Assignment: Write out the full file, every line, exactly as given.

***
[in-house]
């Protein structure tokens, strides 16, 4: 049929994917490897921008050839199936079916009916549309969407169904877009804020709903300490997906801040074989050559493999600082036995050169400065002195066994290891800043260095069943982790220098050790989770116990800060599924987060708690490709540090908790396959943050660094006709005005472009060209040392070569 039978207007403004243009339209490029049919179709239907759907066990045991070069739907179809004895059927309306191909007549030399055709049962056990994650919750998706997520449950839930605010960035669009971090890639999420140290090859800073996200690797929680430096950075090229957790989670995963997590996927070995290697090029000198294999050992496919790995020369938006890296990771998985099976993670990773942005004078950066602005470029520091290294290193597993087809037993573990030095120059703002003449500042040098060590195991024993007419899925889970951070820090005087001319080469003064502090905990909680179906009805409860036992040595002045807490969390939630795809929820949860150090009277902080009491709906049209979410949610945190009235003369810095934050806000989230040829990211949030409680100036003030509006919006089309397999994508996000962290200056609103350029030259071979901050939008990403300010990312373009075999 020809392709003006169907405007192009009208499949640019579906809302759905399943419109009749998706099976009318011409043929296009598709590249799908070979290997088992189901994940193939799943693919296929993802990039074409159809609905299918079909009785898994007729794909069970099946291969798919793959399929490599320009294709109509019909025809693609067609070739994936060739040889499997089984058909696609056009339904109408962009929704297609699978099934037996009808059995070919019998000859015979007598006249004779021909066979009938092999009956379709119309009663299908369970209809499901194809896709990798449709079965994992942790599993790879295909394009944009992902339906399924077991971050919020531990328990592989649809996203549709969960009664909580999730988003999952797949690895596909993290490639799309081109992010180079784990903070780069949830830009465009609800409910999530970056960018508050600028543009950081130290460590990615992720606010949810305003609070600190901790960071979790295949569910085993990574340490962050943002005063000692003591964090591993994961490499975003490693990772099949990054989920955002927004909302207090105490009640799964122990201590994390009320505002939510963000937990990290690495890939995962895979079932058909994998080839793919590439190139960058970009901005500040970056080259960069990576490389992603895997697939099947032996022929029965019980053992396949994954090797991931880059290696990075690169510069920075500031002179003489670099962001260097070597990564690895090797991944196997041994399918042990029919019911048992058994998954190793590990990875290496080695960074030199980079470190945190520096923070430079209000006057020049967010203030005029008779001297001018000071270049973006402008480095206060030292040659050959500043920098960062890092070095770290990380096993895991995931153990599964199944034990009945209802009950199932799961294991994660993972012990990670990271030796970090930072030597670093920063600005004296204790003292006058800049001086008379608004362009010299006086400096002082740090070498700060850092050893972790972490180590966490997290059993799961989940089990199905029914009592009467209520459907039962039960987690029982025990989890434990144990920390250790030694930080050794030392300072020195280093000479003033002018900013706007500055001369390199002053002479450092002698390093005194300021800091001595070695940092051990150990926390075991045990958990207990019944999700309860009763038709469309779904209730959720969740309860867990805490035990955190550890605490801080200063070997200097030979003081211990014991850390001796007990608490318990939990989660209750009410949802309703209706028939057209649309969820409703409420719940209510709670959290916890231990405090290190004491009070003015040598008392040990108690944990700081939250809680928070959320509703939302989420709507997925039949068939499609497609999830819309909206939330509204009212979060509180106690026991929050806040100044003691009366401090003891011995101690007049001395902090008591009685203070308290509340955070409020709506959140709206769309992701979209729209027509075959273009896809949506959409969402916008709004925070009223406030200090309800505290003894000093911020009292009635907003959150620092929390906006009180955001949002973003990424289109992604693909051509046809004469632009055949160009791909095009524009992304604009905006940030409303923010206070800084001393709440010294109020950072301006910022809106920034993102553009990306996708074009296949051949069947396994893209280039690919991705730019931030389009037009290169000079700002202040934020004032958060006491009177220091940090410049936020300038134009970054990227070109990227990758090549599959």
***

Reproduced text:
[in-house]
């Protein structure tokens, strides 16, 4: 049929994917490897921008050839199936079916009916549309969407169904877009804020709903300490997906801040074989050559493999600082036995050169400065002195066994290891800043260095069943982790220098050790989770116990800060599924987060708690490709540090908790396959943050660094006709005005472009060209040392070569 039978207007403004243009339209490029049919179709239907759907066990045991070069739907179809004895059927309306191909007549030399055709049962056990994650919750998706997520449950839930605010960035669009971090890639999420140290090859800073996200690797929680430096950075090229957790989670995963997590996927070995290697090029000198294999050992496919790995020369938006890296990771998985099976993670990773942005004078950066602005470029520091290294290193597993087809037993573990030095120059703002003449500042040098060590195991024993007419899925889970951070820090005087001319080469003064502090905990909680179906009805409860036992040595002045807490969390939630795809929820949860150090009277902080009491709906049209979410949610945190009235003369810095934050806000989230040829990211949030409680100036003030509006919006089309397999994508996000962290200056609103350029030259071979901050939008990403300010990312373009075999 020809392709003006169907405007192009009208499949640019579906809302759905399943419109009749998706099976009318011409043929296009598709590249799908070979290997088992189901994940193939799943693919296929993802990039074409159809609905299918079909009785898994007729794909069970099946291969798919793959399929490599320009294709109509019909025809693609067609070739994936060739040889499997089984058909696609056009339904109408962009929704297609699978099934037996009808059995070919019998000859015979007598006249004779021909066979009938092999009956379709119309009663299908369970209809499901194809896709990798449709079965994992942790599993790879295909394009944009992902339906399924077991971050919020531990328990592989649809996203549709969960009664909580999730988003999952797949690895596909993290490639799309081109992010180079784990903070780069949830830009465009609800409910999530970056960018508050600028543009950081130290460590990615992720606010949810305003609070600190901790960071979790295949569910085993990574340490962050943002005063000692003591964090591993994961490499975003490693990772099949990054989920955002927004909302207090105490009640799964122990201590994390009320505002939510963000937990990290690495890939995962895979079932058909994998080839793919590439190139960058970009901005500040970056080259960069990576490389992603895997697939099947032996022929029965019980053992396949994954090797991931880059290696990075690169510069920075500031002179003489670099962001260097070597990564690895090797991944196997041994399918042990029919019911048992058994998954190793590990990875290496080695960074030199980079470190945190520096923070430079209000006057020049967010203030005029008779001297001018000071270049973006402008480095206060030292040659050959500043920098960062890092070095770290990380096993895991995931153990599964199944034990009945209802009950199932799961294991994660993972012990990670990271030796970090930072030597670093920063600005004296204790003292006058800049001086008379608004362009010299006086400096002082740090070498700060850092050893972790972490180590966490997290059993799961989940089990199905029914009592009467209520459907039962039960987690029982025990989890434990144990920390250790030694930080050794030392300072020195280093000479003033002018900013706007500055001369390199002053002479450092002698390093005194300021800091001595070695940092051990150990926390075991045990958990207990019944999700309860009763038709469309779904209730959720969740309860867990805490035990955190550890605490801080200063070997200097030979003081211990014991850390001796007990608490318990939990989660209750009410949802309703209706028939057209649309969820409703409420719940209510709670959290916890231990405090290190004491009070003015040598008392040990108690944990700081939250809680928070959320509703939302989420709507997925039949068939499609497609999830819309909206939330509204009212979060509180106690026991929050806040100044003691009366401090003891011995101690007049001395902090008591009685203070308290509340955070409020709506959140709206769309992701979209729209027509075959273009896809949506959409969402916008709004925070009223406030200090309800505290003894000093911020009292009635907003959150620092929390906006009180955001949002973003990424289109992604693909051509046809004469632009055949160009791909095009524009992304604009905006940030409303923010206070800084001393709440010294109020950072301006910022809106920034993102553009990306996708074009296949051949069947396994893209280039690919991705730019931030389009037009290169000079700002202040934020004032958060006491009177220091940090410049936020300038134009970054990227070109990227990758090549599959």